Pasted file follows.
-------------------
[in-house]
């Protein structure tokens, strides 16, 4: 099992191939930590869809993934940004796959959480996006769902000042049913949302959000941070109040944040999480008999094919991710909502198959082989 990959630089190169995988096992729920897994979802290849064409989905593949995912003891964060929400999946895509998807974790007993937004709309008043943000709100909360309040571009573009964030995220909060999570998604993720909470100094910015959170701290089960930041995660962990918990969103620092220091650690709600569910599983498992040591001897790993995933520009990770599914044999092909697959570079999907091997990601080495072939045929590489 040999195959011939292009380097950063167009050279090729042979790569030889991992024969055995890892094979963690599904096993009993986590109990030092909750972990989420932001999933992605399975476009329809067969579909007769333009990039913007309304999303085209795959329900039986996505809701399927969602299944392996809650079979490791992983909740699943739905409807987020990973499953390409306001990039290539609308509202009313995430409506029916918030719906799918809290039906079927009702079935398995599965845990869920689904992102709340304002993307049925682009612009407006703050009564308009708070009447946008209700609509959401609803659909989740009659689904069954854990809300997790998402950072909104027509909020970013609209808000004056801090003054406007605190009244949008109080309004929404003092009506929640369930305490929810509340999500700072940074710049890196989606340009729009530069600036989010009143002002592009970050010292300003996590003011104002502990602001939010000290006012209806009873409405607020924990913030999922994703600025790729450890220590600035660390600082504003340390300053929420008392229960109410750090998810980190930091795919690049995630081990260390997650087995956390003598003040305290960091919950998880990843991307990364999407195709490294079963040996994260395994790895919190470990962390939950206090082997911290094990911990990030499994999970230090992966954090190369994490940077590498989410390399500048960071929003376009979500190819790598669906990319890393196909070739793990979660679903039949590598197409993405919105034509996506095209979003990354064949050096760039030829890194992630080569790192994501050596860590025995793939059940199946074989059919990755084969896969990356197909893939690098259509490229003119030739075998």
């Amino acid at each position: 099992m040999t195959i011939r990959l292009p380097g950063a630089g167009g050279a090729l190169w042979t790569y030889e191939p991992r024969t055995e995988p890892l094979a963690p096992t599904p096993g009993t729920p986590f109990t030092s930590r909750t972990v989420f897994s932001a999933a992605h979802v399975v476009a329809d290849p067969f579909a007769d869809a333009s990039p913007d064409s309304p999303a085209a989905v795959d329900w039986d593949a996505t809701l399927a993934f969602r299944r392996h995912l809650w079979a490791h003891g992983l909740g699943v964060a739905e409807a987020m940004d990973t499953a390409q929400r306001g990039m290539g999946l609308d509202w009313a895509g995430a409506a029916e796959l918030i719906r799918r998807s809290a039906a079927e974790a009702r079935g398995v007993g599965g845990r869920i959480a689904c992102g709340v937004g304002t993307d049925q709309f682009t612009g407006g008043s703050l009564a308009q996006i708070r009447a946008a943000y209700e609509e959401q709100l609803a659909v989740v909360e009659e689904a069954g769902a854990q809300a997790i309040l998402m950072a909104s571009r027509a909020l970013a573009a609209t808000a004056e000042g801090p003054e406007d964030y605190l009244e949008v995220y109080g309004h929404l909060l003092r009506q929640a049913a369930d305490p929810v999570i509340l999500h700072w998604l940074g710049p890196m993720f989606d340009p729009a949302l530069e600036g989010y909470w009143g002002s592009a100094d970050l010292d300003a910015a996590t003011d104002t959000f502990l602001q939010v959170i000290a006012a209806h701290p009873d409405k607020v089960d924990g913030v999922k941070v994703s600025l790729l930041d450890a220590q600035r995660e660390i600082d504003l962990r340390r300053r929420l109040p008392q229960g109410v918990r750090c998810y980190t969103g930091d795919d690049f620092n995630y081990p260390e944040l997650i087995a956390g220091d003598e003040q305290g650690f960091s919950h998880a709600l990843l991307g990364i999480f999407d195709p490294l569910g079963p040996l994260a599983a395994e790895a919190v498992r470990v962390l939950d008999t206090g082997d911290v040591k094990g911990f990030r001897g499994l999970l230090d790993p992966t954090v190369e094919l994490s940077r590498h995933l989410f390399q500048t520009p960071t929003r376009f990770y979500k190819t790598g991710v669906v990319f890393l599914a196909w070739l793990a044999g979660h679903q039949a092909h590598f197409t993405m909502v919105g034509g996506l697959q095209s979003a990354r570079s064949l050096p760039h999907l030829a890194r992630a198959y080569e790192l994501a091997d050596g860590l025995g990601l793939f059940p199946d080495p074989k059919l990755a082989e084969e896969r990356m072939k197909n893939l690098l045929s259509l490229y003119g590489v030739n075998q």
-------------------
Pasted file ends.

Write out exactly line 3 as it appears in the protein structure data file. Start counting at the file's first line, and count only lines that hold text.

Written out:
């Amino acid at each position: 099992m040999t195959i011939r990959l292009p380097g950063a630089g167009g050279a090729l190169w042979t790569y030889e191939p991992r024969t055995e995988p890892l094979a963690p096992t599904p096993g009993t729920p986590f109990t030092s930590r909750t972990v989420f897994s932001a999933a992605h979802v399975v476009a329809d290849p067969f579909a007769d869809a333009s990039p913007d064409s309304p999303a085209a989905v795959d329900w039986d593949a996505t809701l399927a993934f969602r299944r392996h995912l809650w079979a490791h003891g992983l909740g699943v964060a739905e409807a987020m940004d990973t499953a390409q929400r306001g990039m290539g999946l609308d509202w009313a895509g995430a409506a029916e796959l918030i719906r799918r998807s809290a039906a079927e974790a009702r079935g398995v007993g599965g845990r869920i959480a689904c992102g709340v937004g304002t993307d049925q709309f682009t612009g407006g008043s703050l009564a308009q996006i708070r009447a946008a943000y209700e609509e959401q709100l609803a659909v989740v909360e009659e689904a069954g769902a854990q809300a997790i309040l998402m950072a909104s571009r027509a909020l970013a573009a609209t808000a004056e000042g801090p003054e406007d964030y605190l009244e949008v995220y109080g309004h929404l909060l003092r009506q929640a049913a369930d305490p929810v999570i509340l999500h700072w998604l940074g710049p890196m993720f989606d340009p729009a949302l530069e600036g989010y909470w009143g002002s592009a100094d970050l010292d300003a910015a996590t003011d104002t959000f502990l602001q939010v959170i000290a006012a209806h701290p009873d409405k607020v089960d924990g913030v999922k941070v994703s600025l790729l930041d450890a220590q600035r995660e660390i600082d504003l962990r340390r300053r929420l109040p008392q229960g109410v918990r750090c998810y980190t969103g930091d795919d690049f620092n995630y081990p260390e944040l997650i087995a956390g220091d003598e003040q305290g650690f960091s919950h998880a709600l990843l991307g990364i999480f999407d195709p490294l569910g079963p040996l994260a599983a395994e790895a919190v498992r470990v962390l939950d008999t206090g082997d911290v040591k094990g911990f990030r001897g499994l999970l230090d790993p992966t954090v190369e094919l994490s940077r590498h995933l989410f390399q500048t520009p960071t929003r376009f990770y979500k190819t790598g991710v669906v990319f890393l599914a196909w070739l793990a044999g979660h679903q039949a092909h590598f197409t993405m909502v919105g034509g996506l697959q095209s979003a990354r570079s064949l050096p760039h999907l030829a890194r992630a198959y080569e790192l994501a091997d050596g860590l025995g990601l793939f059940p199946d080495p074989k059919l990755a082989e084969e896969r990356m072939k197909n893939l690098l045929s259509l490229y003119g590489v030739n075998q």